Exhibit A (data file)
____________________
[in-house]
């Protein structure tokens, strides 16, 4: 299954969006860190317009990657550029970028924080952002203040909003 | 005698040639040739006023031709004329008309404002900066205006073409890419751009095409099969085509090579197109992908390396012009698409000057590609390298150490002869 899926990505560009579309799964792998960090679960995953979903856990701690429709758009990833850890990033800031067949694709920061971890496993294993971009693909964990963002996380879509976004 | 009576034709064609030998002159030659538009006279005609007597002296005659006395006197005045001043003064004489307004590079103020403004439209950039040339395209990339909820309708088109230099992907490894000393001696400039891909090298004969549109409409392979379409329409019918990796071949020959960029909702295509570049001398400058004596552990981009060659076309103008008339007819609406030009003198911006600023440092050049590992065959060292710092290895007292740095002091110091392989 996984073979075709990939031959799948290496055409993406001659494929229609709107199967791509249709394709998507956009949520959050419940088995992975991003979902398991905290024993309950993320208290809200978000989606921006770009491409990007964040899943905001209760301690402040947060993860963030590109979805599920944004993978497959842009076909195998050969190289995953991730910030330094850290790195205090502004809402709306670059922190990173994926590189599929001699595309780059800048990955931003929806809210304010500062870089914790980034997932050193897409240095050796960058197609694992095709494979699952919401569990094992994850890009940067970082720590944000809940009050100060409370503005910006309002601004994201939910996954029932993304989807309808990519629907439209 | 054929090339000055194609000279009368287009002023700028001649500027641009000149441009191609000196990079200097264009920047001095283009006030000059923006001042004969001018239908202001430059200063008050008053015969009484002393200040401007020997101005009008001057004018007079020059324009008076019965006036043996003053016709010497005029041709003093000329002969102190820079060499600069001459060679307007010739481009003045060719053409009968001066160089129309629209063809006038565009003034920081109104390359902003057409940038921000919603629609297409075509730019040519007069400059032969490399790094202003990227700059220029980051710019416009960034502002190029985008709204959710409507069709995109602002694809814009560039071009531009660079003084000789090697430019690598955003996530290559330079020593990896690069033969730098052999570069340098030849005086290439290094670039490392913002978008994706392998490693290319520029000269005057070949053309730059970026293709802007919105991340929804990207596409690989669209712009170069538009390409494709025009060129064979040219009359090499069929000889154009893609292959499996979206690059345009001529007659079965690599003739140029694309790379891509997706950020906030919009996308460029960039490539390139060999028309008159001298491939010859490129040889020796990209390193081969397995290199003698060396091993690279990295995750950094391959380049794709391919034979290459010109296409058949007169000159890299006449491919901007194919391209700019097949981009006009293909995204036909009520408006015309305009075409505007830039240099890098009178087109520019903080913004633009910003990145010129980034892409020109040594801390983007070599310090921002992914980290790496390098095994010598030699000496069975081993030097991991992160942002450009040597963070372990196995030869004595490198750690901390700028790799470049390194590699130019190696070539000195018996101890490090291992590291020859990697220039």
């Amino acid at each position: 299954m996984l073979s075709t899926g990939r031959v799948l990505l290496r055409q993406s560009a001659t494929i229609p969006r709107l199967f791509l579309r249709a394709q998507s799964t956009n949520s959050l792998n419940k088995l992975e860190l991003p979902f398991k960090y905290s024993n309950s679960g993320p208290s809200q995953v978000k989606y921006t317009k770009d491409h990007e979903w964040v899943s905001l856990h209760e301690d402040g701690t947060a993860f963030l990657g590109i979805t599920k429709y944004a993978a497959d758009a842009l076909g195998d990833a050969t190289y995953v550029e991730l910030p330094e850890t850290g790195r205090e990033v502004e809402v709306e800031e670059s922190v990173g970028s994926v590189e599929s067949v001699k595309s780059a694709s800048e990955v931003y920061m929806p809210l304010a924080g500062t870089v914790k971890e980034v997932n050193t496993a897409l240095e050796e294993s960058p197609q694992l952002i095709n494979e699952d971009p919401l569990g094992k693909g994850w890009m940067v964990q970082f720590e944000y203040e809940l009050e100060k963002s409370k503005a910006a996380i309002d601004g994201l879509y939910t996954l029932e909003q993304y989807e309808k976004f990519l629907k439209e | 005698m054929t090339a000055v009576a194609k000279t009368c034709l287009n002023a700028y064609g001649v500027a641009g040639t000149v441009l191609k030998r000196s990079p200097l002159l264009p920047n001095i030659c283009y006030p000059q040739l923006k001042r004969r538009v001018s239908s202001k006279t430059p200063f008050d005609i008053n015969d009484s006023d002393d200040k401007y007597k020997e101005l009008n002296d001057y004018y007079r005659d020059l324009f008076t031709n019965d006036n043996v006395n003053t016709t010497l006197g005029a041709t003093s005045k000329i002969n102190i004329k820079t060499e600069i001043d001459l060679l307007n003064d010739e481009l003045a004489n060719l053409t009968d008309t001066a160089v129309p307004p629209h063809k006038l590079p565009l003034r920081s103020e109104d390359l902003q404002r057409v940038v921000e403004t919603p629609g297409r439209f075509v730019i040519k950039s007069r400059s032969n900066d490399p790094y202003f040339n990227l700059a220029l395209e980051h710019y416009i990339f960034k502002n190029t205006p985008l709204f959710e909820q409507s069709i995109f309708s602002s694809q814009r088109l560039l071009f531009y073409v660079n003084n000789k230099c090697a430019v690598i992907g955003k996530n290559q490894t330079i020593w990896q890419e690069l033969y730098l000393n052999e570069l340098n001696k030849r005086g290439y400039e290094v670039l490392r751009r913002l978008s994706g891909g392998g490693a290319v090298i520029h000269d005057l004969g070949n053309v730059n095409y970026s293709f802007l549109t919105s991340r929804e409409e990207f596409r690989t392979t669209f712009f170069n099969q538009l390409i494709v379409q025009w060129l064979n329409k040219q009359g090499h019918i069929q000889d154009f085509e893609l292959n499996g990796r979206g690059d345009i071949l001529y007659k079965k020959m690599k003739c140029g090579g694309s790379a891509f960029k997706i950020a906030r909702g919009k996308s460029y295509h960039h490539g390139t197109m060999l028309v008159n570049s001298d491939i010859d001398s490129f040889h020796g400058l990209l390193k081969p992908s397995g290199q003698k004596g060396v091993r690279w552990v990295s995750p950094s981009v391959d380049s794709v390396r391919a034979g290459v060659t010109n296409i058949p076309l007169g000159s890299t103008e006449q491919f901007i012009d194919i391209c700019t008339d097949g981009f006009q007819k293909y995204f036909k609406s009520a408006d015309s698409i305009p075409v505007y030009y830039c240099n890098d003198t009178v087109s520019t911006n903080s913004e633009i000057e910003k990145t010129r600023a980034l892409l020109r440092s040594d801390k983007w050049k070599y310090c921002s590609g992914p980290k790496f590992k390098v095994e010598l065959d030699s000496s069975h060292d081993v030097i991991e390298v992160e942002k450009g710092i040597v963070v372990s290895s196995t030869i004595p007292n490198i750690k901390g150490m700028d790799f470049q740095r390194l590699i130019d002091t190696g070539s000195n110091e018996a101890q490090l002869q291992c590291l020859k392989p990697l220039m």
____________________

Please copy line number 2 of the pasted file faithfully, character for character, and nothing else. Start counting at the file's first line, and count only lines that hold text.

């Protein structure tokens, strides 16, 4: 299954969006860190317009990657550029970028924080952002203040909003 | 005698040639040739006023031709004329008309404002900066205006073409890419751009095409099969085509090579197109992908390396012009698409000057590609390298150490002869 899926990505560009579309799964792998960090679960995953979903856990701690429709758009990833850890990033800031067949694709920061971890496993294993971009693909964990963002996380879509976004 | 009576034709064609030998002159030659538009006279005609007597002296005659006395006197005045001043003064004489307004590079103020403004439209950039040339395209990339909820309708088109230099992907490894000393001696400039891909090298004969549109409409392979379409329409019918990796071949020959960029909702295509570049001398400058004596552990981009060659076309103008008339007819609406030009003198911006600023440092050049590992065959060292710092290895007292740095002091110091392989 996984073979075709990939031959799948290496055409993406001659494929229609709107199967791509249709394709998507956009949520959050419940088995992975991003979902398991905290024993309950993320208290809200978000989606921006770009491409990007964040899943905001209760301690402040947060993860963030590109979805599920944004993978497959842009076909195998050969190289995953991730910030330094850290790195205090502004809402709306670059922190990173994926590189599929001699595309780059800048990955931003929806809210304010500062870089914790980034997932050193897409240095050796960058197609694992095709494979699952919401569990094992994850890009940067970082720590944000809940009050100060409370503005910006309002601004994201939910996954029932993304989807309808990519629907439209 | 054929090339000055194609000279009368287009002023700028001649500027641009000149441009191609000196990079200097264009920047001095283009006030000059923006001042004969001018239908202001430059200063008050008053015969009484002393200040401007020997101005009008001057004018007079020059324009008076019965006036043996003053016709010497005029041709003093000329002969102190820079060499600069001459060679307007010739481009003045060719053409009968001066160089129309629209063809006038565009003034920081109104390359902003057409940038921000919603629609297409075509730019040519007069400059032969490399790094202003990227700059220029980051710019416009960034502002190029985008709204959710409507069709995109602002694809814009560039071009531009660079003084000789090697430019690598955003996530290559330079020593990896690069033969730098052999570069340098030849005086290439290094670039490392913002978008994706392998490693290319520029000269005057070949053309730059970026293709802007919105991340929804990207596409690989669209712009170069538009390409494709025009060129064979040219009359090499069929000889154009893609292959499996979206690059345009001529007659079965690599003739140029694309790379891509997706950020906030919009996308460029960039490539390139060999028309008159001298491939010859490129040889020796990209390193081969397995290199003698060396091993690279990295995750950094391959380049794709391919034979290459010109296409058949007169000159890299006449491919901007194919391209700019097949981009006009293909995204036909009520408006015309305009075409505007830039240099890098009178087109520019903080913004633009910003990145010129980034892409020109040594801390983007070599310090921002992914980290790496390098095994010598030699000496069975081993030097991991992160942002450009040597963070372990196995030869004595490198750690901390700028790799470049390194590699130019190696070539000195018996101890490090291992590291020859990697220039």